Using Beacons, iBeacons for Real-time Locating Systems (RTLS)
Real-time locating systems (RTLS) are used to automatically identify and track the location of objects or people in real time, usually within a building or other contained area. Beacons are attached to objects or worn by people and fixed gateways or apps receive signals from the beacons to determine their location.
Areas where organisations have used BeaconZone beacons for RTLS include manufacture, warehousing and the tracking of equipment and people. The latter segment has included people on campus, lone workers and evidence based working (e.g. evidence based policing).
Using beacons for RTLS is a sub-set of the sensing implementation type :
As beacons aren't directly connected to the Internet/Intranet, this requires the use of an intermediate Bluetooth LE device such as a smartphone, single board computer or WiFi gateway. Most implementations use gateways because they provide the simplest and most cost effective solution.
Gateways are placed at known positions. Sometimes this position is just a name, for example 'Warehouse A', but it can also be a lat/long location. Both the gateway and beacons have unique ids. For beacon RTLS, it's often easiest to use the gateway and beacon MAC addresses. Detected beacon ids are uploaded by each gateway. When the server sees the gateway has detected a beacon, it's shown on a map or plan at the gateway position.
If you are tracking people you can use (their) smartphones rather than gateways and place the beacons at known fixed positions. Detected beacon ids are uploaded by each smartphone. When the server sees the smartphone has detected a beacon, it's shown on a map or plan at the beacon position.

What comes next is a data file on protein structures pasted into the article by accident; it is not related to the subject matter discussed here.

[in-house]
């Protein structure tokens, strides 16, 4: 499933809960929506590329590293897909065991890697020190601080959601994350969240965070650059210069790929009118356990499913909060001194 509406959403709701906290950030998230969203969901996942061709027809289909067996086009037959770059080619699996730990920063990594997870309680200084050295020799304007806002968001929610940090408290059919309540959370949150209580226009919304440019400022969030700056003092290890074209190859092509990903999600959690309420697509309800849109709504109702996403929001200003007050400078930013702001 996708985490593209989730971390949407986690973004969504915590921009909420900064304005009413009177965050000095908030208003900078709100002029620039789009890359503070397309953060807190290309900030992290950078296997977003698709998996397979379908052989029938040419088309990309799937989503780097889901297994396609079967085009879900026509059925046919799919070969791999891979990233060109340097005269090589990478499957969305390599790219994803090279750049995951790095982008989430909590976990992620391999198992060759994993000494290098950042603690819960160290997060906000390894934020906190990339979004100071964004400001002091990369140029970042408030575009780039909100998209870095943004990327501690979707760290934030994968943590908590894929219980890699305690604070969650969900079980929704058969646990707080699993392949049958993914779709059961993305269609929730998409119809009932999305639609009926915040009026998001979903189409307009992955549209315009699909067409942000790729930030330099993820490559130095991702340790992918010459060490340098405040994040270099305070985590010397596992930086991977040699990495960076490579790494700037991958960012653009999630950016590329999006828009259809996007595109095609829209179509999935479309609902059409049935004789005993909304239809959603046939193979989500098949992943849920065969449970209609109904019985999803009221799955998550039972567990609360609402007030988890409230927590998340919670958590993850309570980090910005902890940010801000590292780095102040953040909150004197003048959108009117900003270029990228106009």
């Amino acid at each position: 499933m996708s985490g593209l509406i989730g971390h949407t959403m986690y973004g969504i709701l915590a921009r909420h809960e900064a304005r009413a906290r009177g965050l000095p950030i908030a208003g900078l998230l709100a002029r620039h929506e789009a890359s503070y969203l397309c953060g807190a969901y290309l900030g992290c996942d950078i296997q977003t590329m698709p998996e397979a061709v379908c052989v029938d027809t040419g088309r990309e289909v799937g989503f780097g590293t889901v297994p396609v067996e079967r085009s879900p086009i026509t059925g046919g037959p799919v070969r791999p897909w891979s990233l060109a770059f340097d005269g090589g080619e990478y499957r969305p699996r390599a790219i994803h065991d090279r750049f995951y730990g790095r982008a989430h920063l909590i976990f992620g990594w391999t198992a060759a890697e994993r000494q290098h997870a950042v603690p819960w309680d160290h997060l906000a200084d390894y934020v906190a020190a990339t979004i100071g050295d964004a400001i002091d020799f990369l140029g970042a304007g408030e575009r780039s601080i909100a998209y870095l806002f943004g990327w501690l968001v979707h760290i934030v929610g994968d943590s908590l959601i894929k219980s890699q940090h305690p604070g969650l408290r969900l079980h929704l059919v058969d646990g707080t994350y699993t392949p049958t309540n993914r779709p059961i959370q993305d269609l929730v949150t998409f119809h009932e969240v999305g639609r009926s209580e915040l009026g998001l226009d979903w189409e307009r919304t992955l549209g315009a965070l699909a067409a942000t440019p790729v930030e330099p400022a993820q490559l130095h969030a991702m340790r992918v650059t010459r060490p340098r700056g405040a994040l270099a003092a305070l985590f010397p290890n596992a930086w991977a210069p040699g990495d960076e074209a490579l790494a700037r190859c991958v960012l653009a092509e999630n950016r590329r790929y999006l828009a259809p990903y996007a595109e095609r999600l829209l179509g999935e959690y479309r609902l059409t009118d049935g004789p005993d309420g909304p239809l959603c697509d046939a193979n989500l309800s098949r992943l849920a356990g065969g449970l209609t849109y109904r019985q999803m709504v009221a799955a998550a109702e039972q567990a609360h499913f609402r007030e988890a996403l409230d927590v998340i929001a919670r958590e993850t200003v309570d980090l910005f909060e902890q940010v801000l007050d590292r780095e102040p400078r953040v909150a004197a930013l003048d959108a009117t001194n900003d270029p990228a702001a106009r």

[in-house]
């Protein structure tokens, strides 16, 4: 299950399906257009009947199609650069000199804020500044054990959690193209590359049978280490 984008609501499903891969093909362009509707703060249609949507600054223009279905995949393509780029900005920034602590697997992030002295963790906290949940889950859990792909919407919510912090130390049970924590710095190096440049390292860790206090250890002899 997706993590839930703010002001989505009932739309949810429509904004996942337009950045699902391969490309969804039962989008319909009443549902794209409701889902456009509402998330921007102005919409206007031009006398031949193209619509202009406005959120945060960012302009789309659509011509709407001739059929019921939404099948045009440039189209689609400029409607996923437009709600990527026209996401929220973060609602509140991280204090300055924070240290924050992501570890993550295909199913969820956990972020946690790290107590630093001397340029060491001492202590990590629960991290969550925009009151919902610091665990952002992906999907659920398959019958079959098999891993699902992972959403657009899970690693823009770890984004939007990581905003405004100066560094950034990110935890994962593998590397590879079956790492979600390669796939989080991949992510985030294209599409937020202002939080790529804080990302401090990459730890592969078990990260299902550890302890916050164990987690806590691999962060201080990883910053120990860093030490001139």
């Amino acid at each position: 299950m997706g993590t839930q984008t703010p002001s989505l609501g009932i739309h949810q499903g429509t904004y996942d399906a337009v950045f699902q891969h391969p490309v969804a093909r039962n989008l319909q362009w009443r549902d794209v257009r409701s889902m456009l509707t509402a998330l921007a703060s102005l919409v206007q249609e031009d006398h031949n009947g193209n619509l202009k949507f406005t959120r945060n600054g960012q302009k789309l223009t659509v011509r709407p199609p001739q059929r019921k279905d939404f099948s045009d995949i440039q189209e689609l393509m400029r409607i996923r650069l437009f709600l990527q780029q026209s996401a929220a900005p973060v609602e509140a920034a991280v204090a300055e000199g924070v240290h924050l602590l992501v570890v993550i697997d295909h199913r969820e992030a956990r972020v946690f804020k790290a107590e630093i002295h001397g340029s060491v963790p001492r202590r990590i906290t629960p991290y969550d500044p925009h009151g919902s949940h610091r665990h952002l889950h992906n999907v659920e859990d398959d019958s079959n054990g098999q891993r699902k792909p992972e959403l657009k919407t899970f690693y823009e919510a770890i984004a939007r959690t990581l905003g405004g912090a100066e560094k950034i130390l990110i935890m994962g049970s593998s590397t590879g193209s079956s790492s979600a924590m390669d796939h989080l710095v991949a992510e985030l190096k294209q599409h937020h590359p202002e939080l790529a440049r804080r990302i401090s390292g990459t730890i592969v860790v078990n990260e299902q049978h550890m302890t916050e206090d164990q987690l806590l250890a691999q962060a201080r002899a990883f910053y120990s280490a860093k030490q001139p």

The received signal strength (RSSI) is also sometimes uploaded which gives an indication of the distance of the beacon from the gateway or smartphone. In practice, implied distances aren't accurate due to variable radio frequency blocking and reflections. Read more in our article on Determining Location Using Bluetooth Beacons. In most cases, just knowing the asset or person is near the position is sufficient. While more complex analysis of RSSI is possible, the more you tune these kinds of things, the more time-consuming calibration is needed and the more the system becomes unstable to future change in the physical environment.
Once proximity data has been received at the server it's shown on plans or maps. It's also possible to create alerts based on the data, forward selected data on to other systems (via HTTP) or consume it within other systems (via REST services).
RTLS need not be complex or costly. The simplest implementations we have created have just output Excel readable files. For more complex solutions consider our BeaconRTLS platform that maps assets/people and provides zone based alerts.